Portraits of Wildflowers

Perspectives on Nature Photography

Posts Tagged ‘animal

Details, details

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In a comment an hour ago on this morning’s post about a Great Plains ladies’ tresses orchid (Spiranthes magnicamporum), Dianne requested a closeup. Okay, I’m easy. Here’s a zoomed-in look at a picture I took yesterday of one of these orchids alone. Actually not alone, as I discovered when I looked at the enlargement: in the upper left corner of the picture you’ll find a crab spider whose body probably wasn’t more than one-eighth of an inch (3mm) long.

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Written by Steve Schwartzman

October 22, 2017 at 11:40 AM

Bumblebee on fireweed flowers

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From August 30th in Glacier National Park, here’s a bumblebee on some fireweed flowers. The way the bumblebee flitted about on the fireweed reminds me now of the way botanists have been flitting about in some of their classifications. They’ve dubbed fireweed Epilobium angustifolium, Chamerion angustifolium, and most recently Chamaenerion angustifolium. Oh well, that which we call fireweed, by any other name would have flowers that look as good—assuming you’re close enough. After one view of wilted flowers and another of fresh ones from a bit of a distance, you’re finally getting a proper look at some fireweed flowers.

If you’d like to see the many places that fireweed grows in North America, check out the zoomable USDA map. I’d thought of this as a species from the Northwest and Canada and Alaska, and so was glad to finally encounter it on this trip. Now I’m surprised to learn that fireweed grows in 38 out of the 50 states in the United States. That range doesn’t include Texas but it does include Long Island, where I grew up.

© 2017 Steven Schwartzman

Written by Steve Schwartzman

October 20, 2017 at 4:34 AM

From Columbia to Columbian

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Okay, so I graduated from college at Columbia University in 1967. That didn’t prepare me for my first encounter, fifty years later, with a Columbian ground squirrel (Urocitellus or Spermophilus columbianus) outside the Logan Pass visitor center in Glacier National Park, Montana, on August 31st. I’d kept hearing a clucking noise that I couldn’t identify. A nearby person said “it” was on the other side of some trees from where we were standing. When I walked around I found out what the “it” was: this squirrel chattering away and coincidentally lording it over a little colony of flowering fireweed (Chamaenerion or Chamerion or Epilobium angustifolium). This is the second appearance recently of fireweed in a supporting role with an animal; the prolific plant will eventually appear in its own right. In the meantime, if you want a much closer look at the ground squirrel, click below on the excerpt from a different frame. You’ll be glad you did.

© 2017 Steven Schwartzman

Written by Steve Schwartzman

October 13, 2017 at 4:37 AM

Bearing up

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Click for better clarity and contrast.

On August 29th, a week or so before Waterton Lakes National Park in Alberta shut down because of a forest fire, we drove along Akamina Parkway headed toward Cameron Lake. It wasn’t long before we came up behind a car that was stopped in the road. I’ve learned that when that happens in a national or state park, it usually means the driver of the stopped car has seen an animal, and that was the case here. I worked my way around the other car, drove further down the road, and waited for the animal to amble along in my direction. It was a black bear, the first I’d ever seen in the wild.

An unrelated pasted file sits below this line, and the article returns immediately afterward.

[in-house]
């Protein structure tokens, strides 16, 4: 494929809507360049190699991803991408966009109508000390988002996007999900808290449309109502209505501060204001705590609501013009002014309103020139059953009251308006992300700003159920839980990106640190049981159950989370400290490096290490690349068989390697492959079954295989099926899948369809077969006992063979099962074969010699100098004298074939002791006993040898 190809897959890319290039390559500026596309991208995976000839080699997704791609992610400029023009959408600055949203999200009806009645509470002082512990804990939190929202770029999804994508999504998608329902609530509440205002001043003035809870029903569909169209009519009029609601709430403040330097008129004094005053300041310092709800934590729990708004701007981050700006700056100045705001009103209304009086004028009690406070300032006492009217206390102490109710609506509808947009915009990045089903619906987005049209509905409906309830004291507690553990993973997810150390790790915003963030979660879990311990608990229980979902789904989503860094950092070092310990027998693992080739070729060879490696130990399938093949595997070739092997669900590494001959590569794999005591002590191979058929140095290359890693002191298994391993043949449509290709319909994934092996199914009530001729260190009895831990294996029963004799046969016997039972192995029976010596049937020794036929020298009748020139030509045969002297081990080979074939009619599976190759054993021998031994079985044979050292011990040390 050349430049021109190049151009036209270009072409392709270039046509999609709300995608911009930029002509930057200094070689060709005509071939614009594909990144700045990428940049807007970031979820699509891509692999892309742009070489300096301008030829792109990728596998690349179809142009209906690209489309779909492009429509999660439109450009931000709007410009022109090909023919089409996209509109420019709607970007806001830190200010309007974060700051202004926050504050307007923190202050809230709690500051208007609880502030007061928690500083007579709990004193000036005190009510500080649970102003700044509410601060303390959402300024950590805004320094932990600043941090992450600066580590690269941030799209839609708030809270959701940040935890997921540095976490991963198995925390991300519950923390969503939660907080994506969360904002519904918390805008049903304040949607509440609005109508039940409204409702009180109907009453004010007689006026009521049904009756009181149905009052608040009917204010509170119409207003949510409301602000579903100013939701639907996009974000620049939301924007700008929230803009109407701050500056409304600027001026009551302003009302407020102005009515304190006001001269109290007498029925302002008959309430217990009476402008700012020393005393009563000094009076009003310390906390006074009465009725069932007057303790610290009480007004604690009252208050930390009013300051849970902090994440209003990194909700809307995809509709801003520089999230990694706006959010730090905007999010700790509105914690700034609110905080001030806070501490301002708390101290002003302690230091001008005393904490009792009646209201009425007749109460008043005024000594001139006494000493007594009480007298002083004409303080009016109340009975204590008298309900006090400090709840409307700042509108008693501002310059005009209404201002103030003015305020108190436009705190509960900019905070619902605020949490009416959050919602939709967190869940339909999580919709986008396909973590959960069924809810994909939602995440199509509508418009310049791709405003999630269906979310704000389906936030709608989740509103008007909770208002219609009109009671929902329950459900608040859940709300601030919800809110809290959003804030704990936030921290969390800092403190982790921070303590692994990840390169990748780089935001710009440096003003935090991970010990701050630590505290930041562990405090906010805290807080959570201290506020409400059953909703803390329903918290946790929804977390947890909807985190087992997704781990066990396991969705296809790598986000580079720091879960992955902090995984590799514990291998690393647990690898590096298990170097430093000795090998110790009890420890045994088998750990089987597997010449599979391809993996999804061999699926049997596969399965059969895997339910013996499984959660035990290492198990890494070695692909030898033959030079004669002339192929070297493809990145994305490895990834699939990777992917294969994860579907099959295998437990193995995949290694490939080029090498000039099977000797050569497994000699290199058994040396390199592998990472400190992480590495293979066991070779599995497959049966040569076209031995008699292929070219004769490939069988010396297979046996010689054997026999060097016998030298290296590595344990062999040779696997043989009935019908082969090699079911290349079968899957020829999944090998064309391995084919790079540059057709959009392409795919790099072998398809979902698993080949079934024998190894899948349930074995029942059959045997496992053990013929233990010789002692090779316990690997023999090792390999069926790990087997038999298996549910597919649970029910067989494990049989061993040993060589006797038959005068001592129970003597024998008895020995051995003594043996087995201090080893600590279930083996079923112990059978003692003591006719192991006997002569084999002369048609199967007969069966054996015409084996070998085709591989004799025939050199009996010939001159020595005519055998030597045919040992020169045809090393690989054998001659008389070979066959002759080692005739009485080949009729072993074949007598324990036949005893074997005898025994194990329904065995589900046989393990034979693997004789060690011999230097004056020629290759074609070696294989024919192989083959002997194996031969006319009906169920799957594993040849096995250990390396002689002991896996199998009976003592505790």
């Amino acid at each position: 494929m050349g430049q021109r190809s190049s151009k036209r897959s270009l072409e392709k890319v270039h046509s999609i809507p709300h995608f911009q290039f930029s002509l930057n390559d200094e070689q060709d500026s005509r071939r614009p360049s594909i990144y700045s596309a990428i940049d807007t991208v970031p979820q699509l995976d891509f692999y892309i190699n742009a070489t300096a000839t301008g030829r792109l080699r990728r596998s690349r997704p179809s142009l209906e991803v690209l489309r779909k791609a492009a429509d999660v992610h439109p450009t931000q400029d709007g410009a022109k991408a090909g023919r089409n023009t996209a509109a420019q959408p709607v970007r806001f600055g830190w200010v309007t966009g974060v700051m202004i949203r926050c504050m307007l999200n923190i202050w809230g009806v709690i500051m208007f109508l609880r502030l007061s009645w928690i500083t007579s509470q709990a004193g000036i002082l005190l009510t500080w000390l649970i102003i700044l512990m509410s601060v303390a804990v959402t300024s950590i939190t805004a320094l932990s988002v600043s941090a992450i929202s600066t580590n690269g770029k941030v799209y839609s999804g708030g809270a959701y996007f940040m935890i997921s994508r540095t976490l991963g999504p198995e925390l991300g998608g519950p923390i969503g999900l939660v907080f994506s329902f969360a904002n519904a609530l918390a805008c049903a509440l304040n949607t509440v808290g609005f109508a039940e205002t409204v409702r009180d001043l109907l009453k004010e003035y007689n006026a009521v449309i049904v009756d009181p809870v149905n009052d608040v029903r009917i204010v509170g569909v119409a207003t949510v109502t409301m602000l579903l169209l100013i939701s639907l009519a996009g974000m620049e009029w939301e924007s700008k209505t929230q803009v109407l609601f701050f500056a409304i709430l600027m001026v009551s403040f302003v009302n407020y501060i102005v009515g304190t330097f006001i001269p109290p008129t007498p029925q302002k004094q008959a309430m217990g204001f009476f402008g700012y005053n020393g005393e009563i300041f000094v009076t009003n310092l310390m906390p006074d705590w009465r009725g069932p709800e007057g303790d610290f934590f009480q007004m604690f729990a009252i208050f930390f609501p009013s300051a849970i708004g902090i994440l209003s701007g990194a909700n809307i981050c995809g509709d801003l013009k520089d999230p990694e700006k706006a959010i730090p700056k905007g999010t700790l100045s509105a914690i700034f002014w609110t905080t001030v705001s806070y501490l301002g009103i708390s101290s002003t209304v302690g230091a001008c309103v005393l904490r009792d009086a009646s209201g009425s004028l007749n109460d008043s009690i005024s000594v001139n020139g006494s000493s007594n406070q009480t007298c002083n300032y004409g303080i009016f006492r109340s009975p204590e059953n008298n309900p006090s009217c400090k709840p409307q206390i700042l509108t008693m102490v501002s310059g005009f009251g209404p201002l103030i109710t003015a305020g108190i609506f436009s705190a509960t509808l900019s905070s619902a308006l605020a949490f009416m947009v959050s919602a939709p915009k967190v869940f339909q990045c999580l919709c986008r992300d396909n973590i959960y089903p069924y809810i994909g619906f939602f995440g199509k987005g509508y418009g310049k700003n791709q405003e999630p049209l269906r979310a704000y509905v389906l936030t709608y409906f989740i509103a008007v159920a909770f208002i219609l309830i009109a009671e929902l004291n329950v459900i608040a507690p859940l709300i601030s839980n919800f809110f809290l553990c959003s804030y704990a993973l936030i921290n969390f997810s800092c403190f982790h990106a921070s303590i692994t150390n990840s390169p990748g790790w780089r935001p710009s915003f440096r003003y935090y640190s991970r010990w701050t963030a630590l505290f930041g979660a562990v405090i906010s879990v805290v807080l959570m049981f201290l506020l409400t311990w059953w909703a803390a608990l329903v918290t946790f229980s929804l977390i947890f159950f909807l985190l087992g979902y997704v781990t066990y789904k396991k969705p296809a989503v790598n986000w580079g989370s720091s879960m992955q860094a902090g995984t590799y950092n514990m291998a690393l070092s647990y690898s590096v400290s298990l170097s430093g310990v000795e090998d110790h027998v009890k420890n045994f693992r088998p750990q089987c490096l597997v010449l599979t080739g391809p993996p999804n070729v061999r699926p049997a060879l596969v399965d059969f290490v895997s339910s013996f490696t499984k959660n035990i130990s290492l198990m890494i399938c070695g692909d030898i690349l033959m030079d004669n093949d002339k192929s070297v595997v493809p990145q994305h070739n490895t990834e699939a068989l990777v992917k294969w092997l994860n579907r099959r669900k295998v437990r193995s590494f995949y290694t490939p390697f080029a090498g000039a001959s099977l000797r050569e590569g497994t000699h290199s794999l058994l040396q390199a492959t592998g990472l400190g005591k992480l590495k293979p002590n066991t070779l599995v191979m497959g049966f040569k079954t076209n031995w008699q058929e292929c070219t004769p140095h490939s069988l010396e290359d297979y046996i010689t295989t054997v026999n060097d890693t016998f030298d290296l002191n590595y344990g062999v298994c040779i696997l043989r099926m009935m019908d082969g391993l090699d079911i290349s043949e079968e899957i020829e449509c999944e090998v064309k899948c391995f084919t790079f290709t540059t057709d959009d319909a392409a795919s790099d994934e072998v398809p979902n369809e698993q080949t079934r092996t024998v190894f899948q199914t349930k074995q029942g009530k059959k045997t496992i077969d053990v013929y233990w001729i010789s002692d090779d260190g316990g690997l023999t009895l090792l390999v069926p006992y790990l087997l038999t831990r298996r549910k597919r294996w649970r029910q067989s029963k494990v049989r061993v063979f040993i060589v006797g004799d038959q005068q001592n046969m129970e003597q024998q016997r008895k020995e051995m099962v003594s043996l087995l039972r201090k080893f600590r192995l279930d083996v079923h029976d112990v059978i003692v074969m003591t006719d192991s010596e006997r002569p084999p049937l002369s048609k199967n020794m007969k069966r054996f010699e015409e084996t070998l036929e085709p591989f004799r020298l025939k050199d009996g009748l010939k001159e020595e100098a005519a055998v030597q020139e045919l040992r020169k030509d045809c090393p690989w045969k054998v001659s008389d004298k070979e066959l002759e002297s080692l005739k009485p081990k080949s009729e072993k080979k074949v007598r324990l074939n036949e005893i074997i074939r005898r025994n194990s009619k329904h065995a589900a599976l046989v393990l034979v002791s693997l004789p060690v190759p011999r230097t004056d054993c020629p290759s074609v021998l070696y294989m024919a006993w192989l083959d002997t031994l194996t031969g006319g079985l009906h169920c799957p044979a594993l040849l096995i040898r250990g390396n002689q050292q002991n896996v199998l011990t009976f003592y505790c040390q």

UPDATE: After yesterday’s post appeared, I received quite a bit of information about the mountain shown in it. I’ve updated that post to include the new information.

© 2017 Steven Schwartzman

Written by Steve Schwartzman

September 26, 2017 at 4:40 AM

Like a green snake in the water

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The sinuous algae you see here looked to me on July 25th, and still today, like a green snake in the water of Bull Creek. Notice the tiny aquatic insects. The leaf may be from a cedar elm tree (Ulmus crassifolia).

© 2017 Steven Schwartzman

Written by Steve Schwartzman

September 15, 2017 at 4:37 AM

Rocky Mountain beeweed

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As if to corroborate the common name Rocky mountain beeweed, I found a native bee on these flowers of Cleome serrulata at Kasha-Katuwe Tent Rocks National Monument in northern New Mexico on June 12th. An online article about this species notes that other vernacular names for the plant are stinking-clover, bee spider-flower, skunk weed, Navajo spinach, and guaco. This wildflower is a relative of the clammyweed that grows in Austin.

© 2017 Steven Schwartzman

Written by Steve Schwartzman

August 20, 2017 at 4:50 AM

And a lizard

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Click to enlarge.

Here’s a lizard I found at Kasha-Katuwe Tent Rocks National Monument in northern New Mexico on June 12th. Thanks to Pat Maher and Scott Bulgrin of the New Mexico Herpetological Society for identifying this as an eastern collared lizard, Crotaphytus collaris. You can read more about collared lizards at Wild Herps. You can get a much closer view of this one by clicking to enlarge the thumbnail below.

© 2017 Steven Schwartzman

Written by Steve Schwartzman

August 19, 2017 at 4:38 AM

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